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    ABSTRACT: Remote sensing has been used extensively to provide quantitative information on the distribution of phytoplankton in inland waters through the surrogate mapping of chlorophyll a, but as chlorophyll a is common to almost all species of phytoplankton it cannot provide any information on the taxonomic composition of phytoplankton communities. However, the varied optical properties of phytoplankton taxa may present a means to their discrimination via remote sensing data. This paper presents the results of an experimental study in which the spectral dissimilarities of brown, green, blue-green and red algae were examined with a view to establishing a basis upon which broad changes in phytoplankton communities might be monitored through remote sensing. Pseudo phytoplankton communities were simulated in a series of mesocosm experiments from which spectral reflectance measurements were acquired. The results demonstrated that the phytoplankton colour groups examined were indeed spectrally dissimilar. The spectral distinction between colour groups was noted to be greatest at high concentrations of chlorophyll a and between pseudo-communities dominated by a single species; spectral differences were lower in mixed pseudo-communities with co-dominant species. Moreover, it proved possible to quantify the concentration of two potential biomarker pigments, fucoxanthin and C-phycocyanin, through the derivation of simple spectral indices. The coincidental presence of varying concentrations of SPM (SPIM and SPOM) caused significant attenuation of the spectral response of the pseudo-communities and affected the accuracy of biomarker pigment estimation. It is considered that the realisation of a remote sensing technique for the discrimination of phytoplankton taxa in inland waters would be an extremely useful tool for limnological research and water resource management and thus the future application of this research to inland waters is also discussed.
    Remote Sensing of Environment. 01/2008;
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    ABSTRACT: Since the middle of 1990s the trend of Lake Balaton towards an increasingly trophic status has been reversed, but N2-fixing cyanobacteria are occasionally dominant, endangering water quality in summer. The sources of nitrogen and its uptake by growing phytoplankton were therefore studied. Experiments were carried out on samples collected from the middle of the Eastern (Siófok) and Western (Keszthely) basins between February and October 2001. Ammonium, urea and nitrate uptake and ammonium regeneration were measured in the upper 5-cm layer of sediment using the 15N-technique. Ammonium was determined by an improved microdiffusion assay. N2 fixation rates were measured by the acetylene-reduction method. Ammonium regeneration rates in the sediment were similar in the two basins. They were relatively low in winter (0.13 and 0.16 µg N cm−3 day−1 in the Eastern and Western basin, respectively), increased slowly in the spring (0.38 and 0.45 µg N cm−3 day−1) and peaked in late summer (0.82 and 1.29 µg N cm−3 day−1, respectively). Ammonium uptake was predominant in spring in the Eastern basin and in summer in the Western basin, coincident with the cyanobacterial bloom. The amount of N2 fixed was less than one third of the internal load during summer when external N loading was insignificant. Potentially, the phytoplankton N demand could be supported entirely by the internal N load via ammonium regeneration in the water column and sediment. However, the quantity of N from ammonium regeneration in the upper layer of sediment combined with that from the water column would limit the standing phytoplankton crop in spring in both basins and in late summer in the Western basin, especially when the algal biomass increases suddenly.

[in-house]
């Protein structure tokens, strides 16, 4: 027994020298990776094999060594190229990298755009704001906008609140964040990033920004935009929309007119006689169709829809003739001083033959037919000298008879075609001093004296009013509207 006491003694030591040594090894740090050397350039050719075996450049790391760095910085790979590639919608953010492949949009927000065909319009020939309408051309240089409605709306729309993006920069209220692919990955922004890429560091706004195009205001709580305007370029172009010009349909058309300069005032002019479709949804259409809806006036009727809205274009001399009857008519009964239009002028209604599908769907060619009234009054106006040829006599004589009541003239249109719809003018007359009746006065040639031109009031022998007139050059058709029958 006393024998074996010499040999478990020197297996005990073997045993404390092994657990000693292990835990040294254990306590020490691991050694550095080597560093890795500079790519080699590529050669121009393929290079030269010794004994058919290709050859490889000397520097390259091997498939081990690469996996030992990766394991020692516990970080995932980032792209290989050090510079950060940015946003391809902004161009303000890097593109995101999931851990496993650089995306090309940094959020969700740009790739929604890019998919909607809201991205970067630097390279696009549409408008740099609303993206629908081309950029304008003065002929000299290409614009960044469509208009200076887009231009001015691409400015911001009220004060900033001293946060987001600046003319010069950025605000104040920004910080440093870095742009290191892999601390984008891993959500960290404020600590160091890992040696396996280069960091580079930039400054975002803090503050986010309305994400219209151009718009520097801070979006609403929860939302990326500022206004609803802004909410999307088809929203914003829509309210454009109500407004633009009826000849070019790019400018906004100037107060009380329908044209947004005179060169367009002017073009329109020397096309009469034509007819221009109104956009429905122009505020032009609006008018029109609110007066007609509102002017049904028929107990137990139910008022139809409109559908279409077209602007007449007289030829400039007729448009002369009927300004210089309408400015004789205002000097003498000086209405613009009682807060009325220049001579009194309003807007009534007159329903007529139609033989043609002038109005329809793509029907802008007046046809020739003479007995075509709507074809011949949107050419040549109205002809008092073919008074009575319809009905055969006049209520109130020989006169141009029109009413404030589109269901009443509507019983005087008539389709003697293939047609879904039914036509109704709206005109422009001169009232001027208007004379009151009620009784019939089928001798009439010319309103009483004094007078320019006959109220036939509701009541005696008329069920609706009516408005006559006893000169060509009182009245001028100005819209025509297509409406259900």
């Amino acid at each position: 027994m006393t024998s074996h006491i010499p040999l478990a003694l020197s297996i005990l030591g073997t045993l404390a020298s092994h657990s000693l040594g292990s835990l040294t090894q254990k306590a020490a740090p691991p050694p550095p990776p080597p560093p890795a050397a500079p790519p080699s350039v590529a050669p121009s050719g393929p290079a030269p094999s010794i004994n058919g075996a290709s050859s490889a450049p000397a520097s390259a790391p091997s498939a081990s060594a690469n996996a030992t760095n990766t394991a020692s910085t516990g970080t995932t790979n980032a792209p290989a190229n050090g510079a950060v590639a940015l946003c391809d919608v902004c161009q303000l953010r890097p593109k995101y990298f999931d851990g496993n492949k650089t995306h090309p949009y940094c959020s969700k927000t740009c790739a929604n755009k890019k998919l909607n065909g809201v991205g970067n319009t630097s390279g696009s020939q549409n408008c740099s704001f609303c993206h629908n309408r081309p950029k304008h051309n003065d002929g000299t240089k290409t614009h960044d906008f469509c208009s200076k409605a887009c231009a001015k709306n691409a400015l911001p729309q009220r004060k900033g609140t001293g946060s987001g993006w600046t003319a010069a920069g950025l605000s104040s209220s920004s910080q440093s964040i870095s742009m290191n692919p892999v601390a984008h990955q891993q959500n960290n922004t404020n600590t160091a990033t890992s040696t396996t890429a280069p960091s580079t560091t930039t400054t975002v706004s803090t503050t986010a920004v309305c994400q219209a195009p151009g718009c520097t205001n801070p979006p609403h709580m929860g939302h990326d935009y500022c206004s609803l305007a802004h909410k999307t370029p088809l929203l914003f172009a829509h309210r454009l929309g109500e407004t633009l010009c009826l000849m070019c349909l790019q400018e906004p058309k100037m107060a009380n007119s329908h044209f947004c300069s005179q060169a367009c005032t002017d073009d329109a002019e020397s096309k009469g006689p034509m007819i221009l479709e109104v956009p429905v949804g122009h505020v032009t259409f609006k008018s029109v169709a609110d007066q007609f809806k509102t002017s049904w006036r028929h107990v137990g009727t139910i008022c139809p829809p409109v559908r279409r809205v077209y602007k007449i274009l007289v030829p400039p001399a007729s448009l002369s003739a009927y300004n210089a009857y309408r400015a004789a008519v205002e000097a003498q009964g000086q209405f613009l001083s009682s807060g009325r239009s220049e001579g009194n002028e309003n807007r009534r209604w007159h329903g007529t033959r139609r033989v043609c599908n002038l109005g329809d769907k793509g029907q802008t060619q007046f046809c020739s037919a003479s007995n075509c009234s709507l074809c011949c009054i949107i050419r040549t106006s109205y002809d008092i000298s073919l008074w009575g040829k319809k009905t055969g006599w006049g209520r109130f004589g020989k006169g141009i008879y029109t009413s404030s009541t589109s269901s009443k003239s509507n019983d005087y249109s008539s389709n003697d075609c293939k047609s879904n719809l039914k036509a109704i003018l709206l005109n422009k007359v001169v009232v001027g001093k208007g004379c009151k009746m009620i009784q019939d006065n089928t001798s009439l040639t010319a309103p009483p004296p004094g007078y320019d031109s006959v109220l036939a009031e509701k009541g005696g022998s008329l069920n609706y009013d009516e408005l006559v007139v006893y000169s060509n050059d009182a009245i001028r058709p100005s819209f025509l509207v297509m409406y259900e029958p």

12/2007: pages 87-95; · 1.99 Impact Factor
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    ABSTRACT: Ammonium and nitrate uptake and N2-fixation of the heterocystous cyanoprokaryote Cylindrospermopsis raciborskii was examined in continuous cultures under different nitrogen concentrations and dilution rates using the 15N technique. It was found that at luxury phosphorus supply (5 mg PO4-P l–1) the biomass was similar in all cultures irrespective of the amount and portioning (continuous or pulsed) of available nitrogen forms. The added ammonium and nitrate was fully taken up by C. raciborskii and the remaining nitrogen demand was met by N2-fixation. Different ammonium concentrations (300, 750, 1500 and 3000 g 15N l–1) added at the same dilution rate did not affect the growth of C. raciborskii. In the culture supplied with pulsed ammonium, N2-fixation was detected prior to ammonium addition only. After the ammonium pulse, the N2-fixation continued for a while then decreased and stopped. In addition, the inflowing ammonium was fully taken up by the organism. The rate of nitrogen fixation reached its original level after 8–24 hours, depending on the dilution rate. It can be suggested that the nitrogen fixation system stopped and was then activated again depending on the nitrogen content of the cells.
    Hydrobiologia 10/2003; 506-509(1):169-174. · 1.99 Impact Factor
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    ABSTRACT: Morphological characteristics of Cylindrospermopsis raciborskii were investigated in batch culture under P-starvation and in continuous cultures at two growth rates with different N forms. The species displayed an enormous morphological variability under controlled condition. In the P-starved batch culture very short and extreme morphology trichomes with conical or drop-shape heterocytes were formed. In continuous culture extremely long, twisted filaments were found near the maximum growth rate. Rarely, C. raciborskii formed intercalary heterocytes.
    Hydrobiologia 10/2003; 506-509(1):163-167. · 1.99 Impact Factor